The captain had only one worry: Soviet subs. Until recently, they’d been deemed to be little threat by German Navy commanders. But only ten days before, one enemy sub had scored a spectacular victory.
THE SOVIET SUBMARINE, S-13, was commanded by a skilful and brave captain, Alexander Ivanovich Marinesku. The Ukrainian-born seamen with Romanian roots had come to Leningrad as a young man, where he’d quickly gained fame and climbed the ladder of a military career. “The crew loved him, the soldiers respected his successes in the fight, but the commanders didn’t like his impulsive character and sharp tongue,” said Tatiana Marinesku. That was the way she remembered her father as we talked in her apartment in Kronstadt, Russia.
In late 1944, the S-13 was stationed at the base in Turku, Finland. “Marinesku was very demanding and punctual at sea, but on shore he would immediately loosen up, and what can you say, he loved to party,” remembered Alexander Shagin, director of the A. Marinesku Museum of Submarine Forces of Russia in St. Petersburg. On New Year’s Eve, Marinesku met a Swedish woman, an owner of a Turku restaurant, and proposed that they spend the evening together. Not only did she agree, but she also sent away her date for the evening,” says Lilya Kurayeva, a guide at the Marinesku museum. Suddenly an alarm was called at the base, and a hectic search for the commander of S-13 began. One of the sailors found Marinesku at the restaurant and told him that he had to return immediately. “But that Swedish woman said, ‘I sent my guy away, now you have to send away yours.’ So, the commander did not come back to his boat before morning,” said Kurayeva. A storm over Marinesku erupted immediately. If he’d done something like that at the beginning of the war, he would probably have been court-martialed and shot. But toward the end of the war, experienced commanders were as precious as gold. So his superior gave him one last chance: “I’ll be waiting for your victories,” he said, and sent him back to sea.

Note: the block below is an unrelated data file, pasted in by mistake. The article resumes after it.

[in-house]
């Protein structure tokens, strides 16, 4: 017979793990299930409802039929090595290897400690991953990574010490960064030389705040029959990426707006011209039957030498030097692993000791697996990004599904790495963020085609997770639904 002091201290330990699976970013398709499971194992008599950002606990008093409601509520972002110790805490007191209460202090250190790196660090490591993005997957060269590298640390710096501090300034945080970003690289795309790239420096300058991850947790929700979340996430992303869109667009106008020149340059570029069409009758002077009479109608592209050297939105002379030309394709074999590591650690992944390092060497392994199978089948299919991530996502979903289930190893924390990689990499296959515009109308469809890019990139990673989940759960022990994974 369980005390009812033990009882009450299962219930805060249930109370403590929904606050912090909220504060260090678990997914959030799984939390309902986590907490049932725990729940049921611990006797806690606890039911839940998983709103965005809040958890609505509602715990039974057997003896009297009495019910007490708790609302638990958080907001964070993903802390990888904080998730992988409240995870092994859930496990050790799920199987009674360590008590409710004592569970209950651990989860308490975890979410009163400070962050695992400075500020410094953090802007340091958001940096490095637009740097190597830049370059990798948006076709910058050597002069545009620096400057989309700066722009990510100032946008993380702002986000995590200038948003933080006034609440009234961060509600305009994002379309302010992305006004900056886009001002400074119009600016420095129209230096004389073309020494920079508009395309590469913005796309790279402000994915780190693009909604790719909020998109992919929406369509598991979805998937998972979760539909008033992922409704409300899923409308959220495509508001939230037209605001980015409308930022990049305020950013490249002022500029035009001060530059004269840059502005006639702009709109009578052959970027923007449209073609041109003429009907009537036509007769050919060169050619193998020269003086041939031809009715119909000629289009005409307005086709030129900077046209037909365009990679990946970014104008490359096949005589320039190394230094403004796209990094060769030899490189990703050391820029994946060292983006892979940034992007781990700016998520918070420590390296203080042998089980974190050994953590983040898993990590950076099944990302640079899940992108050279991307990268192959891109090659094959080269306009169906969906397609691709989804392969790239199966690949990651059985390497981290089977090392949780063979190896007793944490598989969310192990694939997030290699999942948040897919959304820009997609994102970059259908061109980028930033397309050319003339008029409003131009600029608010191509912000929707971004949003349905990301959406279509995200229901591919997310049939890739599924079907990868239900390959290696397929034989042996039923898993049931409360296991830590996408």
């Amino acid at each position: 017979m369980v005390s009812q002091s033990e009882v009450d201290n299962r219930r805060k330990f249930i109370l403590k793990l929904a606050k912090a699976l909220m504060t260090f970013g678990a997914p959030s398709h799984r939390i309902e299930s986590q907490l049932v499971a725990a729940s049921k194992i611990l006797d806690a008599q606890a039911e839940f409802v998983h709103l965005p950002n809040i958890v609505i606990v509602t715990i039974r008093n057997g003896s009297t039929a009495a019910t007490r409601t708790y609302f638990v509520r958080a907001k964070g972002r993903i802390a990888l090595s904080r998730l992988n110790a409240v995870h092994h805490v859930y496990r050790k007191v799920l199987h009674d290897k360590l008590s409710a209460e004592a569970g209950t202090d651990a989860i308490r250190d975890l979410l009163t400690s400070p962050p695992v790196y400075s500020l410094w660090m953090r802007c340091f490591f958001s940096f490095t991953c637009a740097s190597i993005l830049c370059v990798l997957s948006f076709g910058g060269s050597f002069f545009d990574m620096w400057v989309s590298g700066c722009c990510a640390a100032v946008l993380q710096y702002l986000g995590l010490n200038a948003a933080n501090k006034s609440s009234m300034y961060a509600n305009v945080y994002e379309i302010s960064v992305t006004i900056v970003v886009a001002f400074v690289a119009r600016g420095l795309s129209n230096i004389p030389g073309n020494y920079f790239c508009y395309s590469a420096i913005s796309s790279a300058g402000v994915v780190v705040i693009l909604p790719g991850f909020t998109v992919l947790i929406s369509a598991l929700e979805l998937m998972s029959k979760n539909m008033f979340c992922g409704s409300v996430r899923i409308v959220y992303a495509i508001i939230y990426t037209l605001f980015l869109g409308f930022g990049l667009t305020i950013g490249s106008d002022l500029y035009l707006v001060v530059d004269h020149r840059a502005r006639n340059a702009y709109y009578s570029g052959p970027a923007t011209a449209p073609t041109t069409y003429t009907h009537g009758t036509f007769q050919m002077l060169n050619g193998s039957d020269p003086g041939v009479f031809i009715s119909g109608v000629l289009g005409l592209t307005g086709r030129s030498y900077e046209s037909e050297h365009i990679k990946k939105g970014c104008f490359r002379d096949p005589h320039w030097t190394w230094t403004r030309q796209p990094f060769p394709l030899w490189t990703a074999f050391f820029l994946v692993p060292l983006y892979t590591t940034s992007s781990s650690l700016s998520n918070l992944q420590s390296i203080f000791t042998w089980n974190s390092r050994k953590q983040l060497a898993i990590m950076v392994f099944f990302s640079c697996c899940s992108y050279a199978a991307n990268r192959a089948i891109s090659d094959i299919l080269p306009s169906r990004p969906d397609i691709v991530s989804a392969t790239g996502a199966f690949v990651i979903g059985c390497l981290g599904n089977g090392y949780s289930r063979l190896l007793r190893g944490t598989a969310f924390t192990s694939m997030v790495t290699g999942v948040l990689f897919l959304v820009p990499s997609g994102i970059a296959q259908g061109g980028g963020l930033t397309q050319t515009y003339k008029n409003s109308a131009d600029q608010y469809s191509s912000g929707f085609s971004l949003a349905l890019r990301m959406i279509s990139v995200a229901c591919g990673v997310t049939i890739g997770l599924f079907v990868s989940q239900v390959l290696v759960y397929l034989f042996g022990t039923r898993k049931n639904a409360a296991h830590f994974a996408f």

Marinesku took the order to heart, determined to prove at all costs what he was capable of. He set course for the Polish coast to hide and wait for big game.
Beginning in the middle of January 1945, the Germans in the Baltic Sea had been carrying out the largest evacuation in history, called Operation Hannibal. In less than six months, nearly 1,100 German ships had transported some 2.4 million people to safety across the Baltic. Every sort of ship had sailed west from Pilawa, Gdansk, Gdynia, Sopot and Hel: ocean liners, naval vessels, merchant ships hauling refugees in cargo bays formerly used for iron ore, even small fishing boats. The main staging point for refugees was Pilawa, from which Steuben departed. From that port alone, 441,000 people were transported to Germany proper.
 On January 30, Capt. Marinesku’s watch officer informed him he’d observed enemy ships in the area. After a short discussion, Marinesku decided to give chase to gain the best position for an attack. A few minutes after 9 p.m., he launched three torpedoes, all of them hitting the passenger ocean liner, Wilhelm Gustloff. The ship, more than 650 feet long, started sinking immediately, carrying 5,000 to 9,000 people to their deaths. It was one of two largest sea tragedies in history (the other was the sinking of Goya on the Baltic Sea, in April 1945, with 6,000 to 7,000 people on board).
Just after midnight on February 10, the crew of S-13 saw the glow from another ship’s stacks. Marinesku reviewed a ship design guidebook and decided it was a cruiser. In fact it was Steuben. A few minutes before 1:00 a.m. Vladimir Kurocznik launched two torpedoes from the aft tubes, and S-13 headed toward the open sea as fast as she could.
“I was wakened by a terrible bang,” said Paul Niehuas. “A shiver went through the ship that shook me out of my bed. I’d experienced the sinking of another ship so I had a hunch what might be happening.” Unlike most of the crew, the steward slept in the stern. That saved him: The torpedoes hit the bow of the ship at the bridge level, killing the crew resting there immediately. “I ran toward the deck. On my way, I heard shots reverberating through corridors. The severely wounded soldiers who’d lost all hope were committing suicides.”
 When he reached the deck, the ship was already tilting and people, in unspeakable panic, were jumping into the water. They didn’t stand a chance in the ice-cold Baltic. “I ran toward the inflatable rescue rafts, and threw one of them into the water,” Niehaus said. “But when I went to jump into it, I saw it was occupied by other people who’d had landed in the water earlier. So I threw another one, and the same thing happened. The third one I tied to myself with a rope before I jumped overboard with it. Two civilians, a nurse, and a wounded soldier joined me. A few more people clung to the side of the raft but they all perished within minutes in the icy water.”